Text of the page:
Chandigarh, Thursday, November 12, 1998
Hydrogen as a fuel
Features of a
WHEN an automobile travelling at nearly 60 km/hour hits a stationary object, it just takes one-fifth of a second for the collision to be over. This is often compared to the blink of an eye. The whole sequence of events in a head-on collision just takes about two blinks of the eye. The sequence of these events have been studied and recorded as follows:
Now think of this in the terms that if the automobile travelling at 60 km/hour collides head-on with another automobile coming in the opposite direction at 60 km/hour, instead of a stationary object, the time for such a collision will be about half of what was earlier measured. That is to say that such a crash will take place in a blink of the eye (one-tenth of a second).
One shudders at the thought of going through such a crash. Of course the speeds at which the automobiles run on the highways are much higher than the 60 km/hour used in the tests. Thus there is all the more reason to be aware of the accidents and the injuries and fatalities they cause.
Research is going on all over the world that can make highway drives safer. A number of safety features have been developed which can be fitted on to the cars such as the seat belts, air bags, collapsible steering, side impact beams, anti-lock brakes, and traction control. Studies are on to study the effectiveness of these features individually in injury avoidance. Together on the car these features complement each other in working for human safety.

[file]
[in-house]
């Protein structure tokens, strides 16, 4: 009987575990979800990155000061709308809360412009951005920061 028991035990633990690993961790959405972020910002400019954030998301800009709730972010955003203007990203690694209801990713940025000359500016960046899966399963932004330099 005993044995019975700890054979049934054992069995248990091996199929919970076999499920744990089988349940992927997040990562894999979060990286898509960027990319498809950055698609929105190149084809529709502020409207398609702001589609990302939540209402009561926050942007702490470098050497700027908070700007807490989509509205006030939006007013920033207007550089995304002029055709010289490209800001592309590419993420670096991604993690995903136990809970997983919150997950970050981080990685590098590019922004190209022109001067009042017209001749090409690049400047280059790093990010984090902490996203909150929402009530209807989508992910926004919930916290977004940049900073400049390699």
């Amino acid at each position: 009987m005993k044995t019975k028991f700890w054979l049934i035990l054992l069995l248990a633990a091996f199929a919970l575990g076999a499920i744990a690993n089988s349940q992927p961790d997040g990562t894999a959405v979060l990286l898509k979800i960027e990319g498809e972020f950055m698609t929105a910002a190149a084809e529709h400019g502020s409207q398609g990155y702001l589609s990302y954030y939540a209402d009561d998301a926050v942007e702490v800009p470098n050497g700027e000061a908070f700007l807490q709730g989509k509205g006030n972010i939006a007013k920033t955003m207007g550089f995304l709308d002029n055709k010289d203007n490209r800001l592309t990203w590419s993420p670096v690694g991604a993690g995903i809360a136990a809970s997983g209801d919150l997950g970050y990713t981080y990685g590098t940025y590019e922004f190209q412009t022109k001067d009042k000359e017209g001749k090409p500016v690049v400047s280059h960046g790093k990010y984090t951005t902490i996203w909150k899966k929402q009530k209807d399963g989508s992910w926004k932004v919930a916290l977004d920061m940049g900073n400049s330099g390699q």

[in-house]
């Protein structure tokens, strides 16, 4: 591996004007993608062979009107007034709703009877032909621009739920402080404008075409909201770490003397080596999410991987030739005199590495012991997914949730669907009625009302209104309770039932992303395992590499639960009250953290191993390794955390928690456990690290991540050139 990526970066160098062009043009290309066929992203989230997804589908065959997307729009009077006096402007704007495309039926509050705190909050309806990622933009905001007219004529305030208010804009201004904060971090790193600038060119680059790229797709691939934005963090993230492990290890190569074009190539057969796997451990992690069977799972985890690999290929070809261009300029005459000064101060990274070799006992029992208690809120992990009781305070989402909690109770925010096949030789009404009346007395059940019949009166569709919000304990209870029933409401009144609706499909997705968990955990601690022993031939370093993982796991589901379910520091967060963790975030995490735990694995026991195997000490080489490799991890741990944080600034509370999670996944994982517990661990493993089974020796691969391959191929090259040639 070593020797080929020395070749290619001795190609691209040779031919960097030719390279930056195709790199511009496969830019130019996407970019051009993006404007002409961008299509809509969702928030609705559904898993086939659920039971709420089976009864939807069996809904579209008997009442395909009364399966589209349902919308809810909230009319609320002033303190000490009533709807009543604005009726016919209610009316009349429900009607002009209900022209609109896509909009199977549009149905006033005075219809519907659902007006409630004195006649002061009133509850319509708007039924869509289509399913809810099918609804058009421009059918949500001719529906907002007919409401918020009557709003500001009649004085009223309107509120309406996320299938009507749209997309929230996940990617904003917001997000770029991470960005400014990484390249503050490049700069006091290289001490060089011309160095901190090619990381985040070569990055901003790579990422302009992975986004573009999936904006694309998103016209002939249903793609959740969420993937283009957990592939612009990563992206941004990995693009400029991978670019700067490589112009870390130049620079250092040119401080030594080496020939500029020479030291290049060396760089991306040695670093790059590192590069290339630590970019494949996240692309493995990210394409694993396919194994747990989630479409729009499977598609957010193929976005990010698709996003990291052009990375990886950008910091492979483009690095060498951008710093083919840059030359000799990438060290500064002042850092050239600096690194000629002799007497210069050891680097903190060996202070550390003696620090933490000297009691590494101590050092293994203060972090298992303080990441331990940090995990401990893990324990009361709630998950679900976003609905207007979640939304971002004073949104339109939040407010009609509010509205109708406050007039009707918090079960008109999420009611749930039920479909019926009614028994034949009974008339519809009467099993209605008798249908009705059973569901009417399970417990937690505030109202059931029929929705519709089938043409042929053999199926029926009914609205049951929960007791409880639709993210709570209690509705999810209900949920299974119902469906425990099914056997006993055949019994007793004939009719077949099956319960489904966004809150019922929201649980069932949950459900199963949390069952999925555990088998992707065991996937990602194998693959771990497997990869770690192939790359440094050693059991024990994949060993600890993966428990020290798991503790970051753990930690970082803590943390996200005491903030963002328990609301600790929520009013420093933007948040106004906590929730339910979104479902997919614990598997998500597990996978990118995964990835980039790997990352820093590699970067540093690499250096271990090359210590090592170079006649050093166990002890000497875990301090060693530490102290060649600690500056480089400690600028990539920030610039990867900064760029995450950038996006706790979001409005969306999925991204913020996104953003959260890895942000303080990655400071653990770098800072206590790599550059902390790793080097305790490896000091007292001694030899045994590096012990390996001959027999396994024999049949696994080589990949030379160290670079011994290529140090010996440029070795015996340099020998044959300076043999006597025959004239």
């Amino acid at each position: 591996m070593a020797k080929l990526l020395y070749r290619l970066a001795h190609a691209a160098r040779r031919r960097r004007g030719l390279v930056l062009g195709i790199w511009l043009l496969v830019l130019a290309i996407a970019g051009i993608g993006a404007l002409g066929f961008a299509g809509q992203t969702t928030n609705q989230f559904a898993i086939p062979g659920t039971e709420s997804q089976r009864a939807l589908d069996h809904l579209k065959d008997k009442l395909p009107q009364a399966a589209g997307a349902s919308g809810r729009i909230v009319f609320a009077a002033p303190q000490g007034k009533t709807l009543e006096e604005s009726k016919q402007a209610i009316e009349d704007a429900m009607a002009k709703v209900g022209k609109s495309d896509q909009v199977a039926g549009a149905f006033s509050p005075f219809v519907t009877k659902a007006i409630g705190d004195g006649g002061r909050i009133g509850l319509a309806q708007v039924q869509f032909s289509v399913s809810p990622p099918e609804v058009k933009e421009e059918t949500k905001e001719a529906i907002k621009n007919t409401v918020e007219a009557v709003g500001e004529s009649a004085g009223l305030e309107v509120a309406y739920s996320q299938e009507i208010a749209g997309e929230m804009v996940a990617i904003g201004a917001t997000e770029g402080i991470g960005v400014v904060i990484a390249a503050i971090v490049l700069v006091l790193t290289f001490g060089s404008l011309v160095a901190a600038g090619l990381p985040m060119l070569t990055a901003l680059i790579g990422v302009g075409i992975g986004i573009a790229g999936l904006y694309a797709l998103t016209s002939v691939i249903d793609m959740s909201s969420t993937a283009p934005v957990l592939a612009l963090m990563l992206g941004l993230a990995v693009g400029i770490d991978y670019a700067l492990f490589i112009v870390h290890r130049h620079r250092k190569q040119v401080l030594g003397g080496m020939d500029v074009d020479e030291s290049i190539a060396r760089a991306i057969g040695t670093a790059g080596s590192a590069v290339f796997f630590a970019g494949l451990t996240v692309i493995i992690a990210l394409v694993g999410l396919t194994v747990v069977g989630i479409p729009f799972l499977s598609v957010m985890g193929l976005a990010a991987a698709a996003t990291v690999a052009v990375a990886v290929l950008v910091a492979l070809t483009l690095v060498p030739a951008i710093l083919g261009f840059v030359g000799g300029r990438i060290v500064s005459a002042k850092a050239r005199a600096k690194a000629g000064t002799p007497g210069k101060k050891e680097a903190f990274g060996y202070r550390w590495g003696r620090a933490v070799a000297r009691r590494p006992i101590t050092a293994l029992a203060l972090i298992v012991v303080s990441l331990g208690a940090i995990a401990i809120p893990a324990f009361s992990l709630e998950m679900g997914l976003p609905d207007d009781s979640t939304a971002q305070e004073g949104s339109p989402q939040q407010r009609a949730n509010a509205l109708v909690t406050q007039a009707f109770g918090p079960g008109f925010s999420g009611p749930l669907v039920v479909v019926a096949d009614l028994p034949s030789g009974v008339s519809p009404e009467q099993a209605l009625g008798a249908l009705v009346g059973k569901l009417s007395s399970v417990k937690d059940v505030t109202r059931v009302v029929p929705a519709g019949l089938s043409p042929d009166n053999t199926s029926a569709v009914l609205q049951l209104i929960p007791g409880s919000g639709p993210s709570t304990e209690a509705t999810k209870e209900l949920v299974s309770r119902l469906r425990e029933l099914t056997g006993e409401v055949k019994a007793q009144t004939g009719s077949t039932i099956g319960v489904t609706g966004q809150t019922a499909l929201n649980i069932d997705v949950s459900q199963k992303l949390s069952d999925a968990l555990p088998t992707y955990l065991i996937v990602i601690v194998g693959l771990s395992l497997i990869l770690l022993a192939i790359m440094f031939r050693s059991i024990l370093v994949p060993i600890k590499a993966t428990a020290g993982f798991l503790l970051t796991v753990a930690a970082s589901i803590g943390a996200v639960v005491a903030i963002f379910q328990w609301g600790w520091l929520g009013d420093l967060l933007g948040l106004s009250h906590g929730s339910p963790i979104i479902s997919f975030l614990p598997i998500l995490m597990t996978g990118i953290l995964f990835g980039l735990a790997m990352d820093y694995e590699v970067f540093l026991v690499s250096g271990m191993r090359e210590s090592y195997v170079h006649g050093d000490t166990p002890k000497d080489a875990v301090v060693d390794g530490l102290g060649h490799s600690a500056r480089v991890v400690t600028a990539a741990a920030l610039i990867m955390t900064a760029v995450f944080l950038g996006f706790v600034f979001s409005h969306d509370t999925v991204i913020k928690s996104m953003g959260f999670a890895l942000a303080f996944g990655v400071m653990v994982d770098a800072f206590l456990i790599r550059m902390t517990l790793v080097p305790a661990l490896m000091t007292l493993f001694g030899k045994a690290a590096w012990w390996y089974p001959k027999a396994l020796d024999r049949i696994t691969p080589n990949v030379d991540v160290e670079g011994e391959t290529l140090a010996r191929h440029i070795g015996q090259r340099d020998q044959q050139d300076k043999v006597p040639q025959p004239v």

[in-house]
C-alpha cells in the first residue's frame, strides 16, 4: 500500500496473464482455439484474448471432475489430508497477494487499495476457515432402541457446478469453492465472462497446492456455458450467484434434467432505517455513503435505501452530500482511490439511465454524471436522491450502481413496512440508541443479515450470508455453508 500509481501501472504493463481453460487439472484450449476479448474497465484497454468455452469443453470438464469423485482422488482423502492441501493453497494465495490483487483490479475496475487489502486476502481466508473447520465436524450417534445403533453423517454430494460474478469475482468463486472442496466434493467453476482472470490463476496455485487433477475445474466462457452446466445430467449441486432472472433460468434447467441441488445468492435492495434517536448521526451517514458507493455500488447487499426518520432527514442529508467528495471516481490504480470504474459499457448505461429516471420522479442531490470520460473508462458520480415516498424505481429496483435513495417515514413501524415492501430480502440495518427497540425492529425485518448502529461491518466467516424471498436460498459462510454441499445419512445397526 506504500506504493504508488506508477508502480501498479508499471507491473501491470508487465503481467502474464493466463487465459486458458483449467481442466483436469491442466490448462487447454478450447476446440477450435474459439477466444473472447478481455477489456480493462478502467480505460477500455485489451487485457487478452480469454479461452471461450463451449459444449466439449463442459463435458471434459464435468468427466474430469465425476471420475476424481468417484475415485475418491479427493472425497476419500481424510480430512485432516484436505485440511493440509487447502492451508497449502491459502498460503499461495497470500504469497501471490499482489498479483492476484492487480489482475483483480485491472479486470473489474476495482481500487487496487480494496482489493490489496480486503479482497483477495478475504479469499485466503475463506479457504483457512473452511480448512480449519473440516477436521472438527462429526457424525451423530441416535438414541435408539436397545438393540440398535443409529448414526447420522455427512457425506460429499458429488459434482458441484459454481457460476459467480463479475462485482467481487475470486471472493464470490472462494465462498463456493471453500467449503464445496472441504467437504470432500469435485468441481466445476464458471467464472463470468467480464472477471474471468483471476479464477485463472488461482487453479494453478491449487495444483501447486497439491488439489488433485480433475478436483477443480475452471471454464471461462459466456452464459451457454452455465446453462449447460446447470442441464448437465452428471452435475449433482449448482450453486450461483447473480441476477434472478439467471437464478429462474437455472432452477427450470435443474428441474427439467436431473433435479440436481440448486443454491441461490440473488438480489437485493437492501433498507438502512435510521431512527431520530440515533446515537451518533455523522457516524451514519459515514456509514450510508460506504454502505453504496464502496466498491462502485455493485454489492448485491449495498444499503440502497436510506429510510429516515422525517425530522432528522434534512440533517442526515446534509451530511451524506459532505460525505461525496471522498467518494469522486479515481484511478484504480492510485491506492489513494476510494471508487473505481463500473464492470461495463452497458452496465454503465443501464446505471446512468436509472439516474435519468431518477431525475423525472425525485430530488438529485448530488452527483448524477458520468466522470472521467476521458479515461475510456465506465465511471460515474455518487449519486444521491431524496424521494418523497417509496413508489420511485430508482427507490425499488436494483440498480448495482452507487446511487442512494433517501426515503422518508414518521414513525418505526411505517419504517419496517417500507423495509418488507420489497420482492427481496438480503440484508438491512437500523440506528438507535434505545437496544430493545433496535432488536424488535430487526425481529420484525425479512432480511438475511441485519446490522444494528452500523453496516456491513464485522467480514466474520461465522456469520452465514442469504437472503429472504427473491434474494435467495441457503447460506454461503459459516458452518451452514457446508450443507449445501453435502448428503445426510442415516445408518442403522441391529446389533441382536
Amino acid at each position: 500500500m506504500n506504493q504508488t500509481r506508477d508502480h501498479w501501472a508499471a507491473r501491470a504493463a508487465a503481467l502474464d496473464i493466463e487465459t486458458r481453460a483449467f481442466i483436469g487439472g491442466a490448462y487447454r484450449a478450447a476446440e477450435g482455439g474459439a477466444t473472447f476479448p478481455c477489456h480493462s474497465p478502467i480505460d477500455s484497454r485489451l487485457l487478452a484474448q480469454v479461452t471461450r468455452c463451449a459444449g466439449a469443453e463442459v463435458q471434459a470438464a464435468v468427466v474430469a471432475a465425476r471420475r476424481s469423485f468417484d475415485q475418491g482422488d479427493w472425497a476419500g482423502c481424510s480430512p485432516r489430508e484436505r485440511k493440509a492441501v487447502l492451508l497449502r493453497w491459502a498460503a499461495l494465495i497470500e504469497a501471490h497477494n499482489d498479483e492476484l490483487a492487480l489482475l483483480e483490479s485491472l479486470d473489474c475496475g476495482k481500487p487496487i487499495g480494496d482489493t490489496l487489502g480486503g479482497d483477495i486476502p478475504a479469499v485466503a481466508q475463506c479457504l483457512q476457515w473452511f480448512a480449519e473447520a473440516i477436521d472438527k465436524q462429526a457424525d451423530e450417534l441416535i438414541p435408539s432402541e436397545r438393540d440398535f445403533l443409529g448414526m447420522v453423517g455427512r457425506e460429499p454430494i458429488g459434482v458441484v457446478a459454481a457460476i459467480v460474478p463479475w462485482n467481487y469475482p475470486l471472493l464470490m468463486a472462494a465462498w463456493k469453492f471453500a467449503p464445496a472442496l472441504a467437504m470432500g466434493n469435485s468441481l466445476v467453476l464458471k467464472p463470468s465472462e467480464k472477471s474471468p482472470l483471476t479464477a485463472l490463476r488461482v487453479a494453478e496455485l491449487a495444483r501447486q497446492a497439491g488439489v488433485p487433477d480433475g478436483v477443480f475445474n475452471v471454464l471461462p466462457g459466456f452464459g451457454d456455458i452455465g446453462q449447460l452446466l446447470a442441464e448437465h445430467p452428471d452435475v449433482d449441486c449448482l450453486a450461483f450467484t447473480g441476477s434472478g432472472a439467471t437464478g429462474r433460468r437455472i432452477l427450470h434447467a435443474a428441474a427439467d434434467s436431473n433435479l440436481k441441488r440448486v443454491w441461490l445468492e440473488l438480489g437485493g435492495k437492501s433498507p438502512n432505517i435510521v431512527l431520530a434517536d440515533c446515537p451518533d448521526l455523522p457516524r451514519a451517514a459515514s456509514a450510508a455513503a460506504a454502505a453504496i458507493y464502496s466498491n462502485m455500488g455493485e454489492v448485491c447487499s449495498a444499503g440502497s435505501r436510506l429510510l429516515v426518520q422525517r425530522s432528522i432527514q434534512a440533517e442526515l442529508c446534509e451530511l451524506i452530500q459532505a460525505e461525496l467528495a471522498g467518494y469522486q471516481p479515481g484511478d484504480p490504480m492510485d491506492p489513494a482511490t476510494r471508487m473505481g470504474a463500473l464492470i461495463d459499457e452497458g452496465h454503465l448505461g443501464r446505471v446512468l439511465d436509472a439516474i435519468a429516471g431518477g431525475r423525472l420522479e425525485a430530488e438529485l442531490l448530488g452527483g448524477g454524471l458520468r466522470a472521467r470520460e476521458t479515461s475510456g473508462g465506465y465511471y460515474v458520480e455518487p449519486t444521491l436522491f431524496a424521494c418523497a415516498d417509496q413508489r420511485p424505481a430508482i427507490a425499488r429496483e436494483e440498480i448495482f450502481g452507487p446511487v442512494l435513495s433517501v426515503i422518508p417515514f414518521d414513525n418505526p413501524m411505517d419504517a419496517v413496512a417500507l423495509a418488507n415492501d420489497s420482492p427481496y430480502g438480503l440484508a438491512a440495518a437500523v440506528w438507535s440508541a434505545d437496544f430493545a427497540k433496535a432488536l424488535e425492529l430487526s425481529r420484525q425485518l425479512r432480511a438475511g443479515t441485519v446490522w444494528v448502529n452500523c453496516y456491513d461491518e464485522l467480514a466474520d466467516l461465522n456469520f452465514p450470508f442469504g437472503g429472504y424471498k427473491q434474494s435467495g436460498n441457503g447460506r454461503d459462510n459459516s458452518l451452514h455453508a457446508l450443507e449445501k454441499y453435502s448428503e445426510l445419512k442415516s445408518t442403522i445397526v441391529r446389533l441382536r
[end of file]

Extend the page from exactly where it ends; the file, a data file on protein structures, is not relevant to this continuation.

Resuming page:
Three Point Seat Belts
The seat belts are the single most important safety feature in a car as it ties the person down to that portion of the car which does not get much affected in case of a collision. There are tighteners provided with the belt. The function of the tightener is to remove the slackness between the body of the person and the belt so that there is no free movement of the body in case of collision. This tightening of the belt is triggered by sensors, which are so located in the car that within 0.01 second of the start of the collision, the belts start tightening.
An air bag acts as a pillow of air, which cushions the forward motion of the human body when it is thrown forward in case of a head-on collision. It prevents the body from striking against the dashboard, the windscreen, and the steering wheel that may be cause of injuries to the driver and the passengers and in many cases is fatal. The air bag is a folded piece of special fabric inside the glove compartment or the steering wheel. It gets inflated within 20 to 40 microseconds and cushions the unsafe forward movement of the occupants of the vehicle.
A lot of study is being carried out to develop new technologies for more effective air bag deployment. Some constraints in this research include the limitation of installation space and inflation time available. Presently there are two techniques being used for air bag inflation: in one case sodium azide pellets are ignited which releases huge quantity of nitrogen gas for inflation of the air bag. The second system is a hybrid technology that uses an inert gas (argon) under high pressure and heat from a propellant significantly increases the gas volume to inflate the air bag within the stipulated time span.
For the deployment of the air bags and the belt tighteners, crash sensors have an important function to perform. These sensors are placed strategically around the front-end crash zones of the car. A steel ball type sensor and its function in initiating the inflation of air bags is shown in the figure 1 (a,b,c).